“Clearly, the U.S. travel agency community represents an extraordinarily significant source of revenue to the airline industry, and as such its views on the harsh impact these refund and exchange policies have on both advisors and the traveling public should be given the most thoughtful and serious consideration,” ASTA’s statement noted. “Doing so will help promote and solidify brand loyalty as the agency and airline world continue to align and grow in support of the traveler in a post-pandemic world.”

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Cruise Ships With Sick Passengers Allowed to Disembark in Florida

Update: April 3, 2020 at 8:10 a.m. ET

Port Everglades finally welcomed the Zaandam and Rotterdam ships into port Thursday afternoon at around 4:50 p.m. local time, ending an ordeal that left sick passengers stranded at sea for weeks.

When the two Holland America Line cruise vessels arrived at the port as part of a deal with local authorities, ambulances and emergency personnel were waiting to take care of sick passengers and crew members.

“They are representing to us that these protocols are intended to protect our community by ensuring there is no contact with local residents,” Fort Lauderdale Mayor Dean Trantalis said in a Facebook post. “They will be placed on private chartered buses, taken directly to the airport tarmac and board chartered flights out of our community.”

“A small number of critically ill passengers will go to local hospitals. Others who are mildly ill or have symptoms will be quarantined at sea on the ships until they recover,” Trantalis continued. “Given the county’s decision to allow the ships here, I believe these regulations present a humanitarian solution for those on board while providing strong safeguards for our community.”

Florida Governor Ron DeSantis said during a press conference Thursday evening that all parties worked hard to handle the “tough situation.” DeSantis also said the other ships at sea would not be welcomed to Florida since there are no citizens from the state onboard.

After much uncertainty, the two Holland America Line cruise ships that had been denied access to multiple ports have approved to start the process of docking and disembarking sick passengers and crew members in Florida.

According to NBCNews.com, the Broward County Commission in Fort Lauderdale is expected to approve a plan to allow the Zaandam and Rotterdam ships to dock at Port Everglades on Thursday afternoon.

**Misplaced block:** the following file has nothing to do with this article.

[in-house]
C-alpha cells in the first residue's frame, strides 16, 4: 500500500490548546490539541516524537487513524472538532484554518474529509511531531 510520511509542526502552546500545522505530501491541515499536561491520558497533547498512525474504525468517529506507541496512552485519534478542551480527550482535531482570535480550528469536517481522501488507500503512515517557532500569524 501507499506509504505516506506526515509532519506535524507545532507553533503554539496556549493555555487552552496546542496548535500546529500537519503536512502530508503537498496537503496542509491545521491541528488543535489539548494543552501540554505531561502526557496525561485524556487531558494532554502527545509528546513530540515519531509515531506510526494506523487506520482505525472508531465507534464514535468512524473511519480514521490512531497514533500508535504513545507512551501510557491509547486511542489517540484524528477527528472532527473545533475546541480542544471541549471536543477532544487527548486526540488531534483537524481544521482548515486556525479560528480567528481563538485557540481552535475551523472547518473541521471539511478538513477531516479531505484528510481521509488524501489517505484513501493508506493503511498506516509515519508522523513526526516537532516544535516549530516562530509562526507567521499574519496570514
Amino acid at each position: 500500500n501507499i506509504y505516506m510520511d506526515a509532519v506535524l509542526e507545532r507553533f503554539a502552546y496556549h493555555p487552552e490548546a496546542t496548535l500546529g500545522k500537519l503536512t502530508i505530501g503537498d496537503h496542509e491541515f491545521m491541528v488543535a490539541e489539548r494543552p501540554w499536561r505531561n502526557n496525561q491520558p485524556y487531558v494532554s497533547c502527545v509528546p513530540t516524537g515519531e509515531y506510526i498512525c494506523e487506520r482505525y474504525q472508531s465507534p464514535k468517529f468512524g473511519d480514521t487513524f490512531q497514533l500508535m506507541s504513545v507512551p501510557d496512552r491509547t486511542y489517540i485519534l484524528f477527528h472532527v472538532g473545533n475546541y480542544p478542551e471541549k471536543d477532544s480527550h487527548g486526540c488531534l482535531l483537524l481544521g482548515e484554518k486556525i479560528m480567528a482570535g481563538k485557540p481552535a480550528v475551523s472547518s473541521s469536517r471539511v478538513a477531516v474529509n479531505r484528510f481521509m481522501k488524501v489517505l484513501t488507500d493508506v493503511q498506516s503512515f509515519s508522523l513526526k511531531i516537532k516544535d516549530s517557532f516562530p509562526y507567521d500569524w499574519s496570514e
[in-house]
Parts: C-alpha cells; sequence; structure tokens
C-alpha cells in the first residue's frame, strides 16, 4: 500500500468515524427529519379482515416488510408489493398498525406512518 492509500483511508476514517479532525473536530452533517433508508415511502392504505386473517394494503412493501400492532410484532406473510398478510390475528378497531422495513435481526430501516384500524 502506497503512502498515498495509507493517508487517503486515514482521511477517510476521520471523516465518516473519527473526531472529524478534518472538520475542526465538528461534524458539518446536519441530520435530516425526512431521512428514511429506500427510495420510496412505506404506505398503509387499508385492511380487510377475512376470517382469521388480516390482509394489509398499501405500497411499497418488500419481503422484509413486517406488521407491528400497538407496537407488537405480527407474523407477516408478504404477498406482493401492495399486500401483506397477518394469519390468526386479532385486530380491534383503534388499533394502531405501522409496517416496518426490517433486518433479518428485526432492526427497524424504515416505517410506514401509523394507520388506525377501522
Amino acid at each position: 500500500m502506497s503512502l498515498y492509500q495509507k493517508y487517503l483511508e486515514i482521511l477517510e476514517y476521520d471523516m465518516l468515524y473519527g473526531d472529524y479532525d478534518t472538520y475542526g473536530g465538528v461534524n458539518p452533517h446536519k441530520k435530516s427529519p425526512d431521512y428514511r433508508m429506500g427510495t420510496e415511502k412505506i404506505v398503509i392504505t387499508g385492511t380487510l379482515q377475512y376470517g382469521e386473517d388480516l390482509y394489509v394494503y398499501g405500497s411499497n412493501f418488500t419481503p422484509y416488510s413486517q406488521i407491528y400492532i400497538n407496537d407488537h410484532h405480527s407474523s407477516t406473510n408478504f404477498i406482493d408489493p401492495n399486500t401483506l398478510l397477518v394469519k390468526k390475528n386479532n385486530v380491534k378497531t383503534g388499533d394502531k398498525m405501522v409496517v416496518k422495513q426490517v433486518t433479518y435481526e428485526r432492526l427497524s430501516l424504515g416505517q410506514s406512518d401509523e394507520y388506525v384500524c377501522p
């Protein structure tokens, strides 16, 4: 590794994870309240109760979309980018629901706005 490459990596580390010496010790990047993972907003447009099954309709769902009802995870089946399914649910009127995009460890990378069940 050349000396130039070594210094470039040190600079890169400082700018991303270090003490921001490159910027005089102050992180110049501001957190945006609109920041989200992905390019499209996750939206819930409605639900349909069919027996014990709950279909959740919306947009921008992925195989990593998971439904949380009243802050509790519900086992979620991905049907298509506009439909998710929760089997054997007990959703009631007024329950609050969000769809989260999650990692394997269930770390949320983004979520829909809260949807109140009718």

The Rotterdam is scheduled to dock at 1 p.m. local time and the Zaandam will dock at 1:30 p.m.

The Holland America vessels arrived off the coast of Fort Lauderdale early Thursday morning with around 230 passengers and crew members who experienced flu-like symptoms. There have been four deaths on the Zaandam and at least eight confirmed cases of coronavirus.

Previously, Florida Governor Ron DeSantis and Broward County Commissioner Michael Udine said they would not allow the Zaandam and its sister ship, the Rotterdam, to dock in the state due to concerns about the strain the coronavirus patients would have on the region’s medical facilities.

The Rotterdam was sent on March 22 to rendezvous with the Zaandam to deliver supplies and COVID-19 testing kit, but both vessels were left stranded at sea as ports turned them away. The Zaandam has been at sea since March 7.

United States President Donald Trump intervened earlier this week when he told the Florida Governor to do what was right for humanity, as there were Americans dying on the ships.

The tentative deal to permit the ships to dock in Florida had been reached with the Carnival Corporation, which owns the Holland America Line, on Thursday morning.

Earlier this week, the United States Coast Guard announced all cruise ships would be forced to stay at sea indefinitely and treat any passengers and crew members with coronavirus offshore.

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Cruise Bookings on the Rise for 2021

The coronavirus (COVID-19) pandemic has brought the cruise industry to a virtual standstill, forcing cancellations into May and stranding more than a dozen ships at sea.

Nonetheless, analysts at investment banking company UBS have reported some encouraging findings.

“Booking volume in the last 30 days for 2021 is actually up 9 percent versus the same time last year,” UBS equity analysts wrote in a report on cruise lines Tuesday, according to Quartz. “That includes people applying their future cruise credits from sailings that were canceled this year, but still shows a surprising resilience in desire to book a cruise.”

The analysts also found that 2021 bookings for voyages to and in places like Asia and Alaska are higher than usual. What’s more, the Caribbean remains resilient. The Mediterranean Sea was the lone underperforming destination, the analysts found.

While the report is undoubtedly encouraging for an industry that wasn’t included in the U.S. government’s $2 trillion COVID-19 relief bill, it’s unknown how much of the spike in booking volume can be attributed to guests rebooking canceled trips.

For now, many cruise lines have provided passengers the option to cancel up to 48 hours before their sail date and put their funds toward future cruises.